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Abstract #2475

Magnetic resonance lymphangiography in breast cancer related lymphoedema shows differences between affected and unaffected arms

Marco Borri1, Maria A. Schmidt1, Julie C. Hughes1, Erica D. Scurr1, Kristiana D. Gordon2,3, Peter S. Mortimer2,3, Dow-Mu Koh1, and Martin O. Leach1

1CR-UK Cancer Imaging Centre, The Royal Marsden NHS Foundation Trust and The Institute of Cancer Research, London, United Kingdom, 2Cardiac and Vascular Sciences, St. George’s, University of London, London, United Kingdom, 3Skin Unit, The Royal Marsden NHS Foundation Trust, London, United Kingdom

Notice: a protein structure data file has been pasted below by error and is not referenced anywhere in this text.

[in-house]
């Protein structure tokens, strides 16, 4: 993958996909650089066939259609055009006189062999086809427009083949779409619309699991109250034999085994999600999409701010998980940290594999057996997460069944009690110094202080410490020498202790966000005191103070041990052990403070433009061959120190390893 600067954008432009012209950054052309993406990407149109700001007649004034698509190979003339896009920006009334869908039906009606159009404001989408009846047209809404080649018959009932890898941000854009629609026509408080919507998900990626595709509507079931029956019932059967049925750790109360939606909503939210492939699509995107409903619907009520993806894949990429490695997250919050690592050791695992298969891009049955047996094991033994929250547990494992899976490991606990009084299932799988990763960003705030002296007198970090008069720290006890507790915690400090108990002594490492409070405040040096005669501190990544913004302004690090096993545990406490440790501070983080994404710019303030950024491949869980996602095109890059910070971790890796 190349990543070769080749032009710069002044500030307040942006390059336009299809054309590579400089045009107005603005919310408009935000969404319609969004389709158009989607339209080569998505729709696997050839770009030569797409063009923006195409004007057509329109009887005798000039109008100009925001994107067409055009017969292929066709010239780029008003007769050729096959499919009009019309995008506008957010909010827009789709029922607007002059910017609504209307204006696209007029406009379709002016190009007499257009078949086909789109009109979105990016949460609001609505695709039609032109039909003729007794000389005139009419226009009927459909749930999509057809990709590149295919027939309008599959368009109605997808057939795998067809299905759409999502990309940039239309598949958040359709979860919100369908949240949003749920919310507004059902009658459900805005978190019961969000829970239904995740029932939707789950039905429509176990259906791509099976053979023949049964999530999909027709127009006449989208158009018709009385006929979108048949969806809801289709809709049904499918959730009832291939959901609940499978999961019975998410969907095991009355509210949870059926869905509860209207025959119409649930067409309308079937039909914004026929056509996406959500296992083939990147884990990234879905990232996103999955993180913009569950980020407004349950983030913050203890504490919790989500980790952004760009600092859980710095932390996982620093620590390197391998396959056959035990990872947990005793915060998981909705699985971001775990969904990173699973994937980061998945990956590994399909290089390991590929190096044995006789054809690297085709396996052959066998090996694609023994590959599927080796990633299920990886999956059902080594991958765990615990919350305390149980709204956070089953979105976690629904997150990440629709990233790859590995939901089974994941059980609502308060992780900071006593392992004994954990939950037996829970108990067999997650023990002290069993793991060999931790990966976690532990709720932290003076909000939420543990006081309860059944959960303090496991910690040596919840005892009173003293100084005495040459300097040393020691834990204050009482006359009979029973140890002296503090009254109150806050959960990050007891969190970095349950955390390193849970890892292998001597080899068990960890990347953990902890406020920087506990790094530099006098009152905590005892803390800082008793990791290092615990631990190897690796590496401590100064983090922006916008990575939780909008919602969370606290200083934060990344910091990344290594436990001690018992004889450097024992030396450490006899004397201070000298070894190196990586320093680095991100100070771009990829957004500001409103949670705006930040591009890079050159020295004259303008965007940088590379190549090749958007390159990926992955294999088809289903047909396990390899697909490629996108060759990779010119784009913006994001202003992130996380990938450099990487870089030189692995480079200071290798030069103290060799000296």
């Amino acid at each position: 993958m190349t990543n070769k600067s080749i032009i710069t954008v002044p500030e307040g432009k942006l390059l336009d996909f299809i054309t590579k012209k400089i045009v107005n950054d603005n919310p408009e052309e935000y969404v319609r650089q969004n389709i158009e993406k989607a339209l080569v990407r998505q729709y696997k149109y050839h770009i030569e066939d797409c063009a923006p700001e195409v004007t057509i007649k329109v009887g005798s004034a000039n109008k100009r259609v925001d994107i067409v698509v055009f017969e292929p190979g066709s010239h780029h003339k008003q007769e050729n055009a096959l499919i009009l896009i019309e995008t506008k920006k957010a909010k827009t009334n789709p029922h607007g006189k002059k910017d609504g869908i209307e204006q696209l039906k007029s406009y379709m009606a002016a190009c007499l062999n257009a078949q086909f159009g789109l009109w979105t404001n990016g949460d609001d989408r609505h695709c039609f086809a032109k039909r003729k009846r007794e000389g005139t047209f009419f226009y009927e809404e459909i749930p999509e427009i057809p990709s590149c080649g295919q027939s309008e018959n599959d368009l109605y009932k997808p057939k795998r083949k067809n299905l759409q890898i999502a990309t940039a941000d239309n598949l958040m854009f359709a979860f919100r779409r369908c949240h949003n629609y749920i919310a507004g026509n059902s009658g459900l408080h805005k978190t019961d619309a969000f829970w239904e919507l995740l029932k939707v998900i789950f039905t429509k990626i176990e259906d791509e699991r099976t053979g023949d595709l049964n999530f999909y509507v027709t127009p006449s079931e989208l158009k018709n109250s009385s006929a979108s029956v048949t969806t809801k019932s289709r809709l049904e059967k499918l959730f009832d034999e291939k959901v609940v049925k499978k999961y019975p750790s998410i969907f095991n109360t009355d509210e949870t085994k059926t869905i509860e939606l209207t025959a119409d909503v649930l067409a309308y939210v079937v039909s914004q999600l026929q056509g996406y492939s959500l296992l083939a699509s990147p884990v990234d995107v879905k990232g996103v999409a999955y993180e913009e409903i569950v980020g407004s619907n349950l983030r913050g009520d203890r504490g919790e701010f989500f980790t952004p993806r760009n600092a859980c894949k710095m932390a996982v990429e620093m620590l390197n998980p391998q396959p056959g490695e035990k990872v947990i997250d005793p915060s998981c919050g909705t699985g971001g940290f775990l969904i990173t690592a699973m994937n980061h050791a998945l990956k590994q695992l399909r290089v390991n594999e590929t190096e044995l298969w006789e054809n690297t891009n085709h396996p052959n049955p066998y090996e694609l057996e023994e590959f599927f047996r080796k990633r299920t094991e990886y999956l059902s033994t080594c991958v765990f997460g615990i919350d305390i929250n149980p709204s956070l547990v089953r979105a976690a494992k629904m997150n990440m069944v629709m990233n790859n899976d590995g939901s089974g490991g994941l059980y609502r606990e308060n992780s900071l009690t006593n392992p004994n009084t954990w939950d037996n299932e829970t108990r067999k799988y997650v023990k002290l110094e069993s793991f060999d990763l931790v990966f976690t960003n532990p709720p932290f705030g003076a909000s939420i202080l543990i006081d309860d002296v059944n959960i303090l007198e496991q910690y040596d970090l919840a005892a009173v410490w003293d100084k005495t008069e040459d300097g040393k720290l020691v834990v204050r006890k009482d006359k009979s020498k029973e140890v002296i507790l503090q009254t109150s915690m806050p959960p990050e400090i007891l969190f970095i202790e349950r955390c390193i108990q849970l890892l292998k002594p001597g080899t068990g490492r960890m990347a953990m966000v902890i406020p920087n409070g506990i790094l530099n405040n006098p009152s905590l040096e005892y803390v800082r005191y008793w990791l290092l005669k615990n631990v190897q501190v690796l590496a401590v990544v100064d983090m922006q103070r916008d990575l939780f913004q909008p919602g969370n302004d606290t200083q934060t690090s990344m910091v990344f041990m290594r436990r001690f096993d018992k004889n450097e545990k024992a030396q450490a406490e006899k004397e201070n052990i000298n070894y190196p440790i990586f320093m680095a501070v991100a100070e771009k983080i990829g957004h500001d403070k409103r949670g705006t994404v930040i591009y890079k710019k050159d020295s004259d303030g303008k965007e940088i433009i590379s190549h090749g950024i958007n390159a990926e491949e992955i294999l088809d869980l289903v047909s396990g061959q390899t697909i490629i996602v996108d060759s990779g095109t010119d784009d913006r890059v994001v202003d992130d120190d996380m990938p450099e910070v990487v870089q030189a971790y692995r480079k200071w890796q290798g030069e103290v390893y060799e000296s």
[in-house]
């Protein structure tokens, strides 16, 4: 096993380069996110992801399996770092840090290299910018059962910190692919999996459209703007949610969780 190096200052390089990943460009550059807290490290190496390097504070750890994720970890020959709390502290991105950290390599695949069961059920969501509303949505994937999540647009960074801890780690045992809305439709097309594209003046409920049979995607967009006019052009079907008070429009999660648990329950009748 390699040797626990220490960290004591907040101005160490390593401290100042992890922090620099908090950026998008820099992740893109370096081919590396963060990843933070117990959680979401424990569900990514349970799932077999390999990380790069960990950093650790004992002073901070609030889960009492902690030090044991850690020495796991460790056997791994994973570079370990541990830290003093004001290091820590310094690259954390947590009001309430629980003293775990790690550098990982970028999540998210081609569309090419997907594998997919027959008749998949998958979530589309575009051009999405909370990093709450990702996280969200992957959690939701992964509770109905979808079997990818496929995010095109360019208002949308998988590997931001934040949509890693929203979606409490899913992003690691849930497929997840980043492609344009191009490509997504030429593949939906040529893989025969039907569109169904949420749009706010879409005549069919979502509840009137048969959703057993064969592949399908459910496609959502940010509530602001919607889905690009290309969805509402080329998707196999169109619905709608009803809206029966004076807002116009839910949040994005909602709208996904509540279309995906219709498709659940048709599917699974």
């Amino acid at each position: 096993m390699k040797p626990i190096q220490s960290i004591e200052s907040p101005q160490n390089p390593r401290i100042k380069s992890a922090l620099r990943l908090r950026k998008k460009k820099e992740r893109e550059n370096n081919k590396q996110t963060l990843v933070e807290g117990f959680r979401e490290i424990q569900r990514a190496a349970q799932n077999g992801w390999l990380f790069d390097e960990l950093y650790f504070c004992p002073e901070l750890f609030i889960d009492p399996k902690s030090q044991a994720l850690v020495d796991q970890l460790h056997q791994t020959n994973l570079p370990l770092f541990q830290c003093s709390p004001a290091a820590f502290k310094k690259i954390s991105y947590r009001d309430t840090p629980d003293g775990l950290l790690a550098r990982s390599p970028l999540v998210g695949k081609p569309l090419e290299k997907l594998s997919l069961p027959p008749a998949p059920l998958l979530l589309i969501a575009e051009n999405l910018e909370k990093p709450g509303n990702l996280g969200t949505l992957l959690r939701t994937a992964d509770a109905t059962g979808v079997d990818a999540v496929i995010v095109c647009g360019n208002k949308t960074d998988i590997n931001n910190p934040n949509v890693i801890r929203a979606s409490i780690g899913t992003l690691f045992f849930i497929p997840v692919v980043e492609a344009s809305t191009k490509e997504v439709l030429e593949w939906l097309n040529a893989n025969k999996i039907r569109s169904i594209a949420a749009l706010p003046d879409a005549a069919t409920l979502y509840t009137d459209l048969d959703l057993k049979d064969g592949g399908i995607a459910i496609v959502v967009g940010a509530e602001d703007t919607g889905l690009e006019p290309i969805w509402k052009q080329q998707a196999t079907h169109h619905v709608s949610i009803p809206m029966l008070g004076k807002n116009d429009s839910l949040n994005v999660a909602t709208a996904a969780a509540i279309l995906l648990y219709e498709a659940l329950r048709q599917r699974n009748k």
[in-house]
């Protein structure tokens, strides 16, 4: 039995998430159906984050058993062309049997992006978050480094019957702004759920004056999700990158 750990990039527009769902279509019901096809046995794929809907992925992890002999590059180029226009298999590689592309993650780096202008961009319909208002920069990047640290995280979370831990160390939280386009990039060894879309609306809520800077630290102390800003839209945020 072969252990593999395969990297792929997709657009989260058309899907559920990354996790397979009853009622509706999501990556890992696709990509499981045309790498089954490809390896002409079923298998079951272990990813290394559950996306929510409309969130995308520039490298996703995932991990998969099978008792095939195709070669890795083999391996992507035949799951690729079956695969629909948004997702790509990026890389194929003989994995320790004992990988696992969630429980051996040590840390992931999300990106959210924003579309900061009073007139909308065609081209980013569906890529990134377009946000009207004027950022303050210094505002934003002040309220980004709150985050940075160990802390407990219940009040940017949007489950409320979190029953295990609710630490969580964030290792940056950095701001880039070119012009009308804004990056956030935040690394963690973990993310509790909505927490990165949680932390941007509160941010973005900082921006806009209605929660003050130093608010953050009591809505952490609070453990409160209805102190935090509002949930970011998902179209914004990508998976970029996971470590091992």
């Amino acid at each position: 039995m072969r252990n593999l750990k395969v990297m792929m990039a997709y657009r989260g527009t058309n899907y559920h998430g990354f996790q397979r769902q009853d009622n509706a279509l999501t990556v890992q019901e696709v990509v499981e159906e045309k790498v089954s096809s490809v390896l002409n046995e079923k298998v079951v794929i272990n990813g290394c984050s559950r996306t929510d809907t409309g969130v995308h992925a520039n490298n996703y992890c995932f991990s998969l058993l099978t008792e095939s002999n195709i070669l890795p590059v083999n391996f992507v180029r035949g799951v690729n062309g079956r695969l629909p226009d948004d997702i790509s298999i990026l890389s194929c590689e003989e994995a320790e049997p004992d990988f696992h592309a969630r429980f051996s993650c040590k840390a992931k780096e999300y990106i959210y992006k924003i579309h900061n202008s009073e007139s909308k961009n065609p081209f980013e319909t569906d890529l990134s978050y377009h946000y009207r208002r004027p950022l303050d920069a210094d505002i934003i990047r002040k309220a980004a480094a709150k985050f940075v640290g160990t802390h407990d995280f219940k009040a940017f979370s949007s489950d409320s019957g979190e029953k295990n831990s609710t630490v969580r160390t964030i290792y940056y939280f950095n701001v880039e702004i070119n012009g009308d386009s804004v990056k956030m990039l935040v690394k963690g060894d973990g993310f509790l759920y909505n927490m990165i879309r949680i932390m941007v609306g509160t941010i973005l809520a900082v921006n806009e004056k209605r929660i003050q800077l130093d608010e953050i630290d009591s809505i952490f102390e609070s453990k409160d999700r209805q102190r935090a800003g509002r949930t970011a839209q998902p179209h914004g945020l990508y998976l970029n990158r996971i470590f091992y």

The pathophysiology of breast cancer related lymphoedema (BCRL) is not well understood, one of the main limiting factors being a lack of information on lymphatic collecting vessels. We have recently proposed a novel contrast-enhanced magnetic resonance lymphangiography protocol which allows the identification of lymphatics via the use of associated contrast uptake curves. In this work we have quantified differences between affected and unaffected arms in a cohort of patients with unilateral BCRL. Our analysis did not detect significant differences in vessel counts between the two sides within different sections of the forearm. However, there was a statistically significant difference in vessel diameter between the two arms; lymphatics within the affected arms presented with a larger diameter.

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